However old you are, Super Mario Bros. is likely to be one of the first games you ever played – whether on an original Nintendo Entertainment System (NES) in the mid-1980s or on the Wii in the 2000s. Even those who’ve never picked up a controller cannot fail to recognise the squat, moustachioed fellow, running and jumping around vaguely psychedelic, primary-coloured landscapes in his blue dungarees and red cap.
Despite being ancient by video game standards, at 35 years old, Super Mario Bros. is still enjoyable and instantly comprehensible today. Its first level is arranged in such a way that the new player instinctively learns its rules in the opening few seconds: jump on enemies, hit question-mark blocks with your head, eat mushrooms to power up. It is so elegant that it is still taught in game design courses – as the basic architecture of fun.
And it’s still glorified by accountants, too. Super Mario Bros. was a turning point for the business of video games, arriving at a time when early home games consoles from the likes of Atari and Mattel had crashed in the US, and when industrious Nintendo employees had to basically plead with stores for them to stock consoles and games – even setting up displays themselves. But Super Mario Bros. was its own advertisement. It went on to sell 40 million copies.
Of course, many other games came before Super Mario Bros., and some of them stoked the world’s enthusiasm. It was preceded by Pong, by Pac-Mania, and by Space Invaders, which enthralled millions – including a 33-year-old Martin Amis, who wrote a little-appreciated book about it, called Invasion of the Space Invaders: An Addict’s Guide to Battle Tactics, Big Scores and the Best Machines.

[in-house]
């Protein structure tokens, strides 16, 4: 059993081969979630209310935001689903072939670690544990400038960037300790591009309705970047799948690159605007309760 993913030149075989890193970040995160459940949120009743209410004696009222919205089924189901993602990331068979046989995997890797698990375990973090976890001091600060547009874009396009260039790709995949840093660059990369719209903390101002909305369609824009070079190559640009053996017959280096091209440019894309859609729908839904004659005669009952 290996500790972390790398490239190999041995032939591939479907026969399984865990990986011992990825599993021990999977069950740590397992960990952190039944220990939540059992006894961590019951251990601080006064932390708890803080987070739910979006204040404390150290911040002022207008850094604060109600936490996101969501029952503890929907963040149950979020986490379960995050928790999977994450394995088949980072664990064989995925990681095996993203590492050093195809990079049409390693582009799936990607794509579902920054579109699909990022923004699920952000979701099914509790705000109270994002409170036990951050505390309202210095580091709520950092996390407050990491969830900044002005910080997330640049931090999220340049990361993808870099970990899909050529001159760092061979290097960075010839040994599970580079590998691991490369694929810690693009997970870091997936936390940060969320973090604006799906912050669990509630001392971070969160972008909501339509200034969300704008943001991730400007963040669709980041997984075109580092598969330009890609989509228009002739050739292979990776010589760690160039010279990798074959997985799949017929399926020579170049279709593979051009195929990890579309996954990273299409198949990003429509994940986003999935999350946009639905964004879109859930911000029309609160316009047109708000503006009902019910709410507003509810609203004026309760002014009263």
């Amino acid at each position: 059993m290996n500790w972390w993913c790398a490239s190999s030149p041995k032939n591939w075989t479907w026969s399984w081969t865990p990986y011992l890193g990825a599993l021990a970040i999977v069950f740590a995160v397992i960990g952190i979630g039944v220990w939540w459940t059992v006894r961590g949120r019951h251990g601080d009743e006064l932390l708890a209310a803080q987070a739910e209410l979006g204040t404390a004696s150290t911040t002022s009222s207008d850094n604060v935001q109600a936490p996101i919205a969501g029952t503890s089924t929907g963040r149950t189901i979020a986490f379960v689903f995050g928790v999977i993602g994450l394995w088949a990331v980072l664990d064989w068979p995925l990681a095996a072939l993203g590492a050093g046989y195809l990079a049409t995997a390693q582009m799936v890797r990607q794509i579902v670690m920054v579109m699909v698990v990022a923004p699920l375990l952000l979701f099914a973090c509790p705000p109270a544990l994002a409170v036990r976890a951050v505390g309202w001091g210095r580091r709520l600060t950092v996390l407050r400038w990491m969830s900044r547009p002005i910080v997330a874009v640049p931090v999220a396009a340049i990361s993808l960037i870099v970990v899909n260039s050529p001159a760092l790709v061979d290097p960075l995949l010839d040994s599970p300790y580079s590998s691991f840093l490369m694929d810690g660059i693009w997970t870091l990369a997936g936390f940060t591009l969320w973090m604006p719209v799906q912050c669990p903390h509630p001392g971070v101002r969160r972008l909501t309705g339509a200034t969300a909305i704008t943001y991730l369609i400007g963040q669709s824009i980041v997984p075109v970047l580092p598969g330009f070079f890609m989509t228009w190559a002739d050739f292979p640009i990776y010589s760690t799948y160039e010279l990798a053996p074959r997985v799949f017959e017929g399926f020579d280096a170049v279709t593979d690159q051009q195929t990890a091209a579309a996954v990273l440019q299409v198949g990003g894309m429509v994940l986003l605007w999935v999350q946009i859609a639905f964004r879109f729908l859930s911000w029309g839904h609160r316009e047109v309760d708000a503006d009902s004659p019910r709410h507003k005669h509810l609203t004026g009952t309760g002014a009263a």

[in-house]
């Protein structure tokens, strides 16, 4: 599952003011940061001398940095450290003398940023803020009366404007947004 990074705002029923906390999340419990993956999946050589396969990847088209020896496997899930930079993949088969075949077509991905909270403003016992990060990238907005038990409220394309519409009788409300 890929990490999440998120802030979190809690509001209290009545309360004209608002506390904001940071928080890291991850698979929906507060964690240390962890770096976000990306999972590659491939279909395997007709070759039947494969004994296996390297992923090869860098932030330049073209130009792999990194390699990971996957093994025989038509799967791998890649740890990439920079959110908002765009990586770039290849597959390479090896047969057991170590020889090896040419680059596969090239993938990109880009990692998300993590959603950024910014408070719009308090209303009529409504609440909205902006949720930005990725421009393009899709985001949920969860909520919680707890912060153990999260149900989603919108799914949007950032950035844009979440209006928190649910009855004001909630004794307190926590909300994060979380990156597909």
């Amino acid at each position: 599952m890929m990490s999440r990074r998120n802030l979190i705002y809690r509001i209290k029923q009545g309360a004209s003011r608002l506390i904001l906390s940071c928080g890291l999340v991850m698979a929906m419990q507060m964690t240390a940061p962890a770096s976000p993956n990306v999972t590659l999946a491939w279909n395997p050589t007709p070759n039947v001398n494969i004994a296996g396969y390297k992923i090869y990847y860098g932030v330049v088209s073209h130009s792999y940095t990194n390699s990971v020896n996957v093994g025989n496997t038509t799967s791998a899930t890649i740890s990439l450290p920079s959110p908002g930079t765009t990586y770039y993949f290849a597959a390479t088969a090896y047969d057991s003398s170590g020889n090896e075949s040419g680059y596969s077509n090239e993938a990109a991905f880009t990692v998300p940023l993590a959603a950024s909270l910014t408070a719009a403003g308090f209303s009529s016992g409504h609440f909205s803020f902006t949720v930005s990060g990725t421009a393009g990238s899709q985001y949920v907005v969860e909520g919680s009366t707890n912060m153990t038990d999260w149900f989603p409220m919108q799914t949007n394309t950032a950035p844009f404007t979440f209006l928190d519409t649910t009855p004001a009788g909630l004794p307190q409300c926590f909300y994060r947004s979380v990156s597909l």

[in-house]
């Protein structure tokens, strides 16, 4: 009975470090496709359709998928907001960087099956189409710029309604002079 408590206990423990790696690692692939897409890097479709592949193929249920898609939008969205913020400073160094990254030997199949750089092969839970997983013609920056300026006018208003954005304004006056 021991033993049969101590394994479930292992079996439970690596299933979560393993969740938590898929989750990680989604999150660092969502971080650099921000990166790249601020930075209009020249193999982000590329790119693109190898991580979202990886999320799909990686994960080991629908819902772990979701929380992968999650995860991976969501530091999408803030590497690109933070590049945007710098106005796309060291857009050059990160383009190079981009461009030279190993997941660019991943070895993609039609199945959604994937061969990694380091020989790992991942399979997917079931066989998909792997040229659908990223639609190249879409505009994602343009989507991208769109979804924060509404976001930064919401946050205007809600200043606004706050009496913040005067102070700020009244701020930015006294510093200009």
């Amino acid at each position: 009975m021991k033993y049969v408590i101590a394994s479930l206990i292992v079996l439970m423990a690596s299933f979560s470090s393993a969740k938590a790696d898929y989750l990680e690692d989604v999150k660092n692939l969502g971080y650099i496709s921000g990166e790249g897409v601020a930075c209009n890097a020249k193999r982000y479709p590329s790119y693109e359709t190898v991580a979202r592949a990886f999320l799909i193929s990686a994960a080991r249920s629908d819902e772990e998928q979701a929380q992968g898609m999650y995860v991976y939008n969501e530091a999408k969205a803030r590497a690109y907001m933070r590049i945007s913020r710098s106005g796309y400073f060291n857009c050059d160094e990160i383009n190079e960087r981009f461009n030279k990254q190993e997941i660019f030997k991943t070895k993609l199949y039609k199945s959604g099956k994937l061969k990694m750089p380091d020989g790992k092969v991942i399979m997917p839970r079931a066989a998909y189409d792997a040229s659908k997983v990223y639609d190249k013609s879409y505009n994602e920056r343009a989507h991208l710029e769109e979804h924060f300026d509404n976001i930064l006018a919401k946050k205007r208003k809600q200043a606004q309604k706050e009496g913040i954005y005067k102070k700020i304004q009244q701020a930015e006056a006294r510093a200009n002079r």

But Super Mario Bros. is what turned video games into a cultural phenomenon in most parts of the world, sweeping Japan before reviving an almost-dead industry in the US and bringing into homes the kind of raucous, dazzling fun that could previously only be had with a coin-swallowing arcade machine. It is the game that welcomed a generation of children who weren’t playing in bars or smoky arcades into love of video games – or hooked them in, depending on your perspective.
And while the NES was never the all-consuming force in the UK and Europe that it was in Japan and America, Mario nonetheless became gaming’s first real global icon – its Mickey Mouse.
For much of the 1980s and 1990s, even the 2000s, there was a prevailing attitude among older adults that video games were insidious things. What else were they to think, watching children glassy-eyed in front of a screen, jumping a little pixel man over chasms again and again and again? But they couldn’t see what was going on inside those children’s heads; their imaginations filling in the gaps left by primitive graphics and sound, creating a world of wonder.
Those same children are now the almost-middle-aged arbiters of culture – and, for them, Super Mario Bros. was not a vacuous distraction but one of the foundational texts of an emerging medium, a work that inspired practically every game designer that followed.
Illustrations by Phillipa Warden Hill